- 27th December 2014
- Posted by: Seatons Solicitors
- Category: Articles, Commercial Law
Starting a business can be a daunting task and it is always worth seeking legal advice before embarking on such a venture. When two or more persons run and own a business together, this is known as a partnership and recent government statistics suggest that there are as many as 435,000 partnerships actively running in the UK today. Clearly then, partnerships are a fundamental aspect of business and a general understanding is crucial should you decide to form one.
A partnership exists where two or more persons agree to run a business together with the intention of making a profit. The term ‘partnership’ therefore describes nothing more than a business relationship based on an agreement between the parties. There are no formalities which need to be satisfied, such as registration with a public body, and this therefore means that partnerships can potentially be formed in particularly informal circumstances. It is subsequently common for many individuals to enter into a partnership without originally intending to do so.
If there is no written partnership agreement in place, the partnership is governed by the Partnership Act 1890; an old piece of law which applies universal rules that each business is legally bound to. Whilst this law does provide a security net for many individuals, it can become restrictive and create disagreeable situations. For example, if there is no evidence to a contrary agreement, partners will be required to share income profits of the business equally. Likewise, all partnership decisions will be made on the basis of a simple majority unless an alternative agreement exists. Most concerning however is the provision allowing each partner the right to dissolve the partnership at any time once notice has been served to the remaining parties. Despite this advantage for the individual, the law represents a significant disadvantage for the firm as a whole of insecurity and instability. For these reasons, it is highly advisable to set up a partnership agreement before commencement in order to establish a flexible set of working rules suited to each party’s needs.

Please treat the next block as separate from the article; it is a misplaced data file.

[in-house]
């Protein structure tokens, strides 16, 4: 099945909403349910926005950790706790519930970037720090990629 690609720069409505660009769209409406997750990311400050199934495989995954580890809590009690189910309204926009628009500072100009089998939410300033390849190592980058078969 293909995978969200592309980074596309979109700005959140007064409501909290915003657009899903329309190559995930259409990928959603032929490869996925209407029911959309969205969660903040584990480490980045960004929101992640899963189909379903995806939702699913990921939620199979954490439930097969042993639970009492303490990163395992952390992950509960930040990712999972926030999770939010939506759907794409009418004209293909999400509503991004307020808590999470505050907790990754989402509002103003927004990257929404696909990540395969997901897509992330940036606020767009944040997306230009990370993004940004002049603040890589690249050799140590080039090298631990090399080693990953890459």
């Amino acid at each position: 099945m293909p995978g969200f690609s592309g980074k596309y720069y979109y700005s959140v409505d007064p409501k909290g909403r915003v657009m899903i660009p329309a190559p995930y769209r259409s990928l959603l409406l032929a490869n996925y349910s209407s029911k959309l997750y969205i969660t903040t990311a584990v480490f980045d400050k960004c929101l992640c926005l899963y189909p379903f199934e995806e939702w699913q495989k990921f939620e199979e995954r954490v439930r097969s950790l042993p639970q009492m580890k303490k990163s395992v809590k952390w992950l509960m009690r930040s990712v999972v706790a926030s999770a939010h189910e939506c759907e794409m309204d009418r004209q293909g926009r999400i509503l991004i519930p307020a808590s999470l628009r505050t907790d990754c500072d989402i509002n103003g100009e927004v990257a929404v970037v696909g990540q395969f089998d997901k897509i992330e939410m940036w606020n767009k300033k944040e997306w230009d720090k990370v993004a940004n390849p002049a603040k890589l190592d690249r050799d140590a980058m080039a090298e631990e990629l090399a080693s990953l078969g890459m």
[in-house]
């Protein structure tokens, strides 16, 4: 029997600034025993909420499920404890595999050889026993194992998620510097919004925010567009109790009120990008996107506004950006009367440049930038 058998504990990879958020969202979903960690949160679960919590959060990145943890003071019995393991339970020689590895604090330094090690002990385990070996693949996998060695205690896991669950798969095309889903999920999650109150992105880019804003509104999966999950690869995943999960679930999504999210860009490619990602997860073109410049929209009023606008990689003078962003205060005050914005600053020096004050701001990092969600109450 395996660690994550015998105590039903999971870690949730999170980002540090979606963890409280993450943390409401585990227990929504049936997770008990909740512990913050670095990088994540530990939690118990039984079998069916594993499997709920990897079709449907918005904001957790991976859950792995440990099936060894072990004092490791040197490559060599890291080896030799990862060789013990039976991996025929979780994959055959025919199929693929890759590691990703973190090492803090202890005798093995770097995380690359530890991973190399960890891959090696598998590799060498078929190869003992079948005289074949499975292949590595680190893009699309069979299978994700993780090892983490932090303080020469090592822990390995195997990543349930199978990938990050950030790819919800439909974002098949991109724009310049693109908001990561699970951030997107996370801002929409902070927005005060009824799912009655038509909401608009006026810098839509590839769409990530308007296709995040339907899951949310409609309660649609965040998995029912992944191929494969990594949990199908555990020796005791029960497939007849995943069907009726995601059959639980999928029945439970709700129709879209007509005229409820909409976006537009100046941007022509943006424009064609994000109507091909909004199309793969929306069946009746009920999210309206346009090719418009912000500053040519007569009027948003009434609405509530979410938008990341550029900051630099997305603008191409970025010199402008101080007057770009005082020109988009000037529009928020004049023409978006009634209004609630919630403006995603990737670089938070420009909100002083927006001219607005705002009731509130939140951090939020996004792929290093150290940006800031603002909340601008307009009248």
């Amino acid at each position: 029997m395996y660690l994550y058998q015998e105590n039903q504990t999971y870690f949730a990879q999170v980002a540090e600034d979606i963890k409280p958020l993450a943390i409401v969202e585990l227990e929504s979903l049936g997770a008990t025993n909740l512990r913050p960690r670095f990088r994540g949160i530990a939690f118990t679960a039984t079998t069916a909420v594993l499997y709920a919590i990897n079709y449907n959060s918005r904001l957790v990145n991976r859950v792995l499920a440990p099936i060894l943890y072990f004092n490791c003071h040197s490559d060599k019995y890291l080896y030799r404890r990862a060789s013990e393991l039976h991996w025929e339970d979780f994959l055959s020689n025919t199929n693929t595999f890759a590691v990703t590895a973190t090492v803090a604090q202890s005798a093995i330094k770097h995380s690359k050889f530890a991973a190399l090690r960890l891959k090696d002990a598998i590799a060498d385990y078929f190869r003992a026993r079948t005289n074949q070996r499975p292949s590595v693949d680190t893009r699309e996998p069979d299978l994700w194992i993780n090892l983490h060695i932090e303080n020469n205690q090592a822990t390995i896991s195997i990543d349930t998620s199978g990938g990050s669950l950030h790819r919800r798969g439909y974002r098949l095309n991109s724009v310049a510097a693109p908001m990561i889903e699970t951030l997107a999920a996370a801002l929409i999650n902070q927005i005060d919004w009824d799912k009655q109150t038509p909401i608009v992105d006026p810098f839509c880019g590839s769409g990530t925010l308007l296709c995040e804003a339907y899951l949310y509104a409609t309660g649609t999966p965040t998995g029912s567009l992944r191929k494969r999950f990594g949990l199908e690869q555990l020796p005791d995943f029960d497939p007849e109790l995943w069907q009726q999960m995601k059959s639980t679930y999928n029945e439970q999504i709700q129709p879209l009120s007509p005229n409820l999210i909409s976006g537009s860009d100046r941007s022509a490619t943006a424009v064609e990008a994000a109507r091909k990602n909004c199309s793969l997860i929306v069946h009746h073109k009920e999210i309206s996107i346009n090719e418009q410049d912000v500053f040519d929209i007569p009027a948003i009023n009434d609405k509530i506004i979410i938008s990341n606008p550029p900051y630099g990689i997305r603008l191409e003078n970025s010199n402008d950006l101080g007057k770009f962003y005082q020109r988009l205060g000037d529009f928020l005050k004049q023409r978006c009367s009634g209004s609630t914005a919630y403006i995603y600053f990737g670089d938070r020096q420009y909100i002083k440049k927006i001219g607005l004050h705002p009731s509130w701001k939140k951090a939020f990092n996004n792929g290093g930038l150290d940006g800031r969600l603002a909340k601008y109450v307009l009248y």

At Seatons, our team of highly trained legal professionals have a wealth of experience drafting partnership agreements and provide clear, easy to understand legal advice at low sensible fees. For more information, feel free to give us a call on 01536 276300.